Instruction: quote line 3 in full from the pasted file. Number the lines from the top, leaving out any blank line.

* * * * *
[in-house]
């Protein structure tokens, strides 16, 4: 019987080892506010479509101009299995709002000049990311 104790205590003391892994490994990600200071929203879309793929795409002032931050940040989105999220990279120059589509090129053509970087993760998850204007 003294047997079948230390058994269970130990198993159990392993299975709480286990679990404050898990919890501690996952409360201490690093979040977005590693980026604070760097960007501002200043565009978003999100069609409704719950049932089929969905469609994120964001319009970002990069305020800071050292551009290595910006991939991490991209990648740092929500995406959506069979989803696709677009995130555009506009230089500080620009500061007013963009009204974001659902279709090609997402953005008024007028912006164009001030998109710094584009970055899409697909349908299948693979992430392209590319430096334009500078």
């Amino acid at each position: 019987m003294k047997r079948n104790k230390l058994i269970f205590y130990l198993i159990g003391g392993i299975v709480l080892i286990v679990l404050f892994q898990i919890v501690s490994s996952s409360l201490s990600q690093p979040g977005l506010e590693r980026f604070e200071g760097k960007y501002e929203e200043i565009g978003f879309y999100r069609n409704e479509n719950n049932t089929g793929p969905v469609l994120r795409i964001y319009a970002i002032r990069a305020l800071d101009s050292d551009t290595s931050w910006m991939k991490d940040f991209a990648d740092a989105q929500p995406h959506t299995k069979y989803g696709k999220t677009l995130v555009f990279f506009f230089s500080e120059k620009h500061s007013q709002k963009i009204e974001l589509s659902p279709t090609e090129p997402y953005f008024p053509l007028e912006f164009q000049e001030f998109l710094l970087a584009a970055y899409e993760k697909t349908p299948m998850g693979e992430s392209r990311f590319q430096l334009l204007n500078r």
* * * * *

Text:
């Amino acid at each position: 019987m003294k047997r079948n104790k230390l058994i269970f205590y130990l198993i159990g003391g392993i299975v709480l080892i286990v679990l404050f892994q898990i919890v501690s490994s996952s409360l201490s990600q690093p979040g977005l506010e590693r980026f604070e200071g760097k960007y501002e929203e200043i565009g978003f879309y999100r069609n409704e479509n719950n049932t089929g793929p969905v469609l994120r795409i964001y319009a970002i002032r990069a305020l800071d101009s050292d551009t290595s931050w910006m991939k991490d940040f991209a990648d740092a989105q929500p995406h959506t299995k069979y989803g696709k999220t677009l995130v555009f990279f506009f230089s500080e120059k620009h500061s007013q709002k963009i009204e974001l589509s659902p279709t090609e090129p997402y953005f008024p053509l007028e912006f164009q000049e001030f998109l710094l970087a584009a970055y899409e993760k697909t349908p299948m998850g693979e992430s392209r990311f590319q430096l334009l204007n500078r």